“The concentration is very high, with one pass it doesn’t matter much but over thousands of times it starts accumulating and ends up with a level of atomic oxygen flux that we have to take into account, which is equivalent to an experiment in low Earth orbit, but at higher temperatures,” says Thomas. .”
The EnVision team turned to a unique European facility built specifically by ESA to simulate atomic oxygen in orbit. The low Earth orbit facility, LEOX, is part of the agency’s Electrical Materials and Components Laboratory, based at ESA’s ESA Technical Center in the Netherlands.
Adrian Tighe, ESA Materials Engineer, explains: “LEOX generates atomic oxygen at energy levels equivalent to orbital velocity. Purified molecular oxygen is injected into a vacuum chamber with a pulsed laser beam focused on it. This converts oxygen into hot plasma whose rapid expansion is directed along a conical nozzle. Then it separates to form a high-energy beam of atomic oxygen.
To work reliably, the laser’s timing must remain millisecond accurate, and directed with an accuracy of one thousandth of a millimeter, throughout the four-month period of the current test campaign.
“This isn’t the first time the facility has been used to simulate an extraterrestrial orbital environment – we’ve previously performed atomic oxygen testing on candidate solar array materials for the European Space Agency’s Juice mission, because telescopic observations indicate that atomic oxygen will be found in Europa’s atmosphere. However, for EnVision, the high temperature during air braking poses an additional challenge, so the facility has been adapted to simulate the more extreme environment of Venus.”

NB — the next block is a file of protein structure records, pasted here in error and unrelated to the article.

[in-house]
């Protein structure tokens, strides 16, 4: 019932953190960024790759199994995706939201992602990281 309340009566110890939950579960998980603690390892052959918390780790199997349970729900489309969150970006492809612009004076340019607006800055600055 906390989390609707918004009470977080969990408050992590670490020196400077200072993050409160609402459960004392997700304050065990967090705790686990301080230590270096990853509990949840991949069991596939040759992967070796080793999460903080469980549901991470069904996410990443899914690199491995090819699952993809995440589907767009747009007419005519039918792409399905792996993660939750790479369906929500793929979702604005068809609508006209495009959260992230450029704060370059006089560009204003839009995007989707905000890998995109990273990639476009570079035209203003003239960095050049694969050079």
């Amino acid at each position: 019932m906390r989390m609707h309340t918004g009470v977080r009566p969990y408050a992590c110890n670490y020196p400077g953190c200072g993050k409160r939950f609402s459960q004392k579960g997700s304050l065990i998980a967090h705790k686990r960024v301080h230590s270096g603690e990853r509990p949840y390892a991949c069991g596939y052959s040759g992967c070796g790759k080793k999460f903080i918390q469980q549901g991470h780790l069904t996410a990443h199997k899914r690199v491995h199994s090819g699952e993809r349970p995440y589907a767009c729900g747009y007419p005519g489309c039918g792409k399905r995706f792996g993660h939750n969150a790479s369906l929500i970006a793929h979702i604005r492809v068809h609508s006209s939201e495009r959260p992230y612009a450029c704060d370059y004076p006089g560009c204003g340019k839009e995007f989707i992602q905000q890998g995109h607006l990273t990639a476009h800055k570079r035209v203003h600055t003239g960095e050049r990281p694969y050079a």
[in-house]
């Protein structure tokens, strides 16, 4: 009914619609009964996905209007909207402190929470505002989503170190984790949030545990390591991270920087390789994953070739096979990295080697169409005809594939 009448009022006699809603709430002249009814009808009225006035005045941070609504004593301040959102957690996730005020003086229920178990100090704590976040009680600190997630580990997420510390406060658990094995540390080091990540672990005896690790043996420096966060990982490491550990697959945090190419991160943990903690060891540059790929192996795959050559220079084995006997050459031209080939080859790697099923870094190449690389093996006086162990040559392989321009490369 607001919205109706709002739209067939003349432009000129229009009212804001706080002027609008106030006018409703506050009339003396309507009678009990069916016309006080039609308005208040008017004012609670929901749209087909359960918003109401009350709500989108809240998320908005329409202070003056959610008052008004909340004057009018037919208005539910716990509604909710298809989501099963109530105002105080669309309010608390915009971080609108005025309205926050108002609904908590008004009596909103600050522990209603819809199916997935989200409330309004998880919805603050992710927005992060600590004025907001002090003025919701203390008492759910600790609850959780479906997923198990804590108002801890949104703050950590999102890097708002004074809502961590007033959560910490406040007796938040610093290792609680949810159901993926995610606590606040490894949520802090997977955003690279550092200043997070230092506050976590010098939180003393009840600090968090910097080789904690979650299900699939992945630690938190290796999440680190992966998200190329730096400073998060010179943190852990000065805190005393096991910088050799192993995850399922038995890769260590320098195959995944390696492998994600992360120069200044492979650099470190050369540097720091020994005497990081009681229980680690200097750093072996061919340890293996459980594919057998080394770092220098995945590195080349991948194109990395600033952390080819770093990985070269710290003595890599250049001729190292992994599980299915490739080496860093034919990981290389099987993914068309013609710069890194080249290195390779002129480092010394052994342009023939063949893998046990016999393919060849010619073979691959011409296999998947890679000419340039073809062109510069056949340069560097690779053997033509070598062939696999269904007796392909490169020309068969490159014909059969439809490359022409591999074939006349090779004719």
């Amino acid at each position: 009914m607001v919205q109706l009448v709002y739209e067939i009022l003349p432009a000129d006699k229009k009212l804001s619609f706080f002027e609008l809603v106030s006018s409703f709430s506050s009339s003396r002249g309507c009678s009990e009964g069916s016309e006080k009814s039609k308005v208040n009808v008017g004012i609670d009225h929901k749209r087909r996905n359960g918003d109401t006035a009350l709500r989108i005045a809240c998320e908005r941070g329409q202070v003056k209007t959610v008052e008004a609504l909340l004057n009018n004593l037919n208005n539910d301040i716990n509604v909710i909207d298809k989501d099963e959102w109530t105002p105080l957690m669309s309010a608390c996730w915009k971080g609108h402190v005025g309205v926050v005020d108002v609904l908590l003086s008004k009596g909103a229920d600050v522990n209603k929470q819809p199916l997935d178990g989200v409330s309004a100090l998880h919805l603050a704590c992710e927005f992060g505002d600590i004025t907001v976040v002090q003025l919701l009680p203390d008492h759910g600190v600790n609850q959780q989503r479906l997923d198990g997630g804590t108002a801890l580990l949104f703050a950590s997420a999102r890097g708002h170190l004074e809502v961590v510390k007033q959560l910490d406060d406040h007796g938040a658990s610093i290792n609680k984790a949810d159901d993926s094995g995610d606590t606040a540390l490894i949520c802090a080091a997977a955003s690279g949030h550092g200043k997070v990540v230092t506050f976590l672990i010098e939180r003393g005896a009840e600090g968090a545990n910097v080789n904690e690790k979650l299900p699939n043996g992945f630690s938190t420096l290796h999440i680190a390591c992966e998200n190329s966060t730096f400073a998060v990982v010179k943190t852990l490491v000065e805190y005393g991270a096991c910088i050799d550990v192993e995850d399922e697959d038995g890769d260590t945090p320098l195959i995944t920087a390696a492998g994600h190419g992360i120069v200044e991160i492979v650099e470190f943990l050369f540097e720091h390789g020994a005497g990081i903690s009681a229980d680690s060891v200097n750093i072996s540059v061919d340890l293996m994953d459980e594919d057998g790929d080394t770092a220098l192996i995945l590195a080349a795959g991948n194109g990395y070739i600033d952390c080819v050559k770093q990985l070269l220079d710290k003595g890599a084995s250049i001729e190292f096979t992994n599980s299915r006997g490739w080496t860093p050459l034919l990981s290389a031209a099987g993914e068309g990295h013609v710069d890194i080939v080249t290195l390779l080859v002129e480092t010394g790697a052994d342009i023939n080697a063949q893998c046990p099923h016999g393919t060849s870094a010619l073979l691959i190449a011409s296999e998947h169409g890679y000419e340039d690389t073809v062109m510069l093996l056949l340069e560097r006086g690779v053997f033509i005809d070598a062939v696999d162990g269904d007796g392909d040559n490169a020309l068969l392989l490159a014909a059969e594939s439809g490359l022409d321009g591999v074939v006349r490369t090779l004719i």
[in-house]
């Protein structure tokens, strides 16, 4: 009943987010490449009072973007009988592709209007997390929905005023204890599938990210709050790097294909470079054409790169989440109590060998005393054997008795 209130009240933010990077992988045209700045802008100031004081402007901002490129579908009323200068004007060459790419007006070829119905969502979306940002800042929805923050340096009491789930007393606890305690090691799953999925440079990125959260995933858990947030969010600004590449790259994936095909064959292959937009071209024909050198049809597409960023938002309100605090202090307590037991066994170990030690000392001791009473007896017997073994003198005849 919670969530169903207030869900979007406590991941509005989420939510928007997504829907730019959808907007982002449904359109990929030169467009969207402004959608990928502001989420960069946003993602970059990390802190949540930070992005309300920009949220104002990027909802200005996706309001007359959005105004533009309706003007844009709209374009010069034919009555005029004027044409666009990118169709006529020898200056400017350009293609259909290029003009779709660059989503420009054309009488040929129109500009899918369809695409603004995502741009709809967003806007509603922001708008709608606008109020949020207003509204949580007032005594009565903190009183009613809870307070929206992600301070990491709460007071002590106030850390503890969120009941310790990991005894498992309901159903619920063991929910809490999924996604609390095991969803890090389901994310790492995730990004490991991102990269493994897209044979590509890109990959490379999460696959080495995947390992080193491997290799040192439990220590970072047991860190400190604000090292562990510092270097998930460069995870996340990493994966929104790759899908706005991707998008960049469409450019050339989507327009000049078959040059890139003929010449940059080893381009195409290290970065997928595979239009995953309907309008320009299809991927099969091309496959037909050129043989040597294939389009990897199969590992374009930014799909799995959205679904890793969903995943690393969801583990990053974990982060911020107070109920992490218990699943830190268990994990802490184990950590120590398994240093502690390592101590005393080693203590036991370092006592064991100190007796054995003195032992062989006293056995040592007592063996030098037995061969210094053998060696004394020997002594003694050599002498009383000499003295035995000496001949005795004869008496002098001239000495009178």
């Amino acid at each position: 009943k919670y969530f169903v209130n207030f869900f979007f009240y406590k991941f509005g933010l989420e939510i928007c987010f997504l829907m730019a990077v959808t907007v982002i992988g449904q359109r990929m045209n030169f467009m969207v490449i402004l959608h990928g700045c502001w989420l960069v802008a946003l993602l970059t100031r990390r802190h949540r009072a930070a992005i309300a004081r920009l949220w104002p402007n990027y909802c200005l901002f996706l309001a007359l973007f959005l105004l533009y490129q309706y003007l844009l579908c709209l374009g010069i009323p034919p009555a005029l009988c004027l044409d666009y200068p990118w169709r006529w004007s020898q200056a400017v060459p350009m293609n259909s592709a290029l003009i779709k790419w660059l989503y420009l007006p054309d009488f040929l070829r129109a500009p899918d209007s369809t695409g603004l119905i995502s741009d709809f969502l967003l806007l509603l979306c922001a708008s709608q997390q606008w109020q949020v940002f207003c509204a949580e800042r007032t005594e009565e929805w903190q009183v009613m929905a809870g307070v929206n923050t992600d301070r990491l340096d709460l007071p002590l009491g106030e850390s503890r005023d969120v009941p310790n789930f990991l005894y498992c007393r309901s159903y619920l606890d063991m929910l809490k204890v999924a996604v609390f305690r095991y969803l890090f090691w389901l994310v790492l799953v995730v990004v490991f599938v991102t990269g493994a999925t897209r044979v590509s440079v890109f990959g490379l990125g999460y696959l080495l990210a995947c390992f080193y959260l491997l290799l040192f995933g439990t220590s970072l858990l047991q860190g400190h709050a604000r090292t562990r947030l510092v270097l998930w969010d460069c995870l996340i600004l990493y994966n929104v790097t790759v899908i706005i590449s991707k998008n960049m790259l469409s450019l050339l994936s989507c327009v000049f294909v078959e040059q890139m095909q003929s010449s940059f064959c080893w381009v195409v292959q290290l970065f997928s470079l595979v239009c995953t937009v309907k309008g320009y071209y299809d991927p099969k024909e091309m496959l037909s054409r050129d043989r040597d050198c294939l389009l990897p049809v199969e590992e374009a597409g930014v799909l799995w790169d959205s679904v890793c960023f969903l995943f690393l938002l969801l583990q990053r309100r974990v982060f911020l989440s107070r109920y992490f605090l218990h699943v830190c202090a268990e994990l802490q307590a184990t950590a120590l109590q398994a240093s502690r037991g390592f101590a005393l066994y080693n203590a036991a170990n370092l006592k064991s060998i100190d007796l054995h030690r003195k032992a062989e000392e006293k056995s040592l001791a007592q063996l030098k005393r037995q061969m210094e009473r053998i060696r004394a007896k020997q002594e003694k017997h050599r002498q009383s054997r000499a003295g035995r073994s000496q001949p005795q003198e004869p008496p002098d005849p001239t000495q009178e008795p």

A range of materials and coatings from various parts of the EnVision spacecraft, including multi-layer insulation, antenna parts and star-tracking elements, are placed inside a panel to be exposed to a glowing purple LEOX beam. At the same time this plate is heated to mimic the expected heat flow, up to 350°C.
Thomas adds: “We want to verify that these parts are resistant to corrosion, and also maintain their optical properties – meaning that they do not degrade or darken, which could have indirect effects in terms of their thermal behavior, because we have sensitive scientific instruments that must maintain a temperature Specific. We also need to avoid precipitation or outgassing, which leads to pollution.”
This current test campaign is part of a larger panel looking at EnVision aerobraking, including using a Venus climate database developed from results from a previous mission to estimate the local variability of the planet’s atmosphere to map safe margins for the spacecraft.
The results of this test campaign are expected at the end of this year.
EnVision is a mission led by the European Space Agency in partnership with NASA, providing the Synthetic Aperture Radar instrument, VenSAR and deep space network support for mission critical phases. EnVision will use a suite of tools to make comprehensive observations of Venus from its inner core to the upper atmosphere to better understand how Earth’s closest neighbors in the Solar System evolved differently.
EnVision has been selected by the ESA Science Program Committee as the fifth intermediate mission in the agency’s cosmic vision plan, targeting launch in the early 2030s.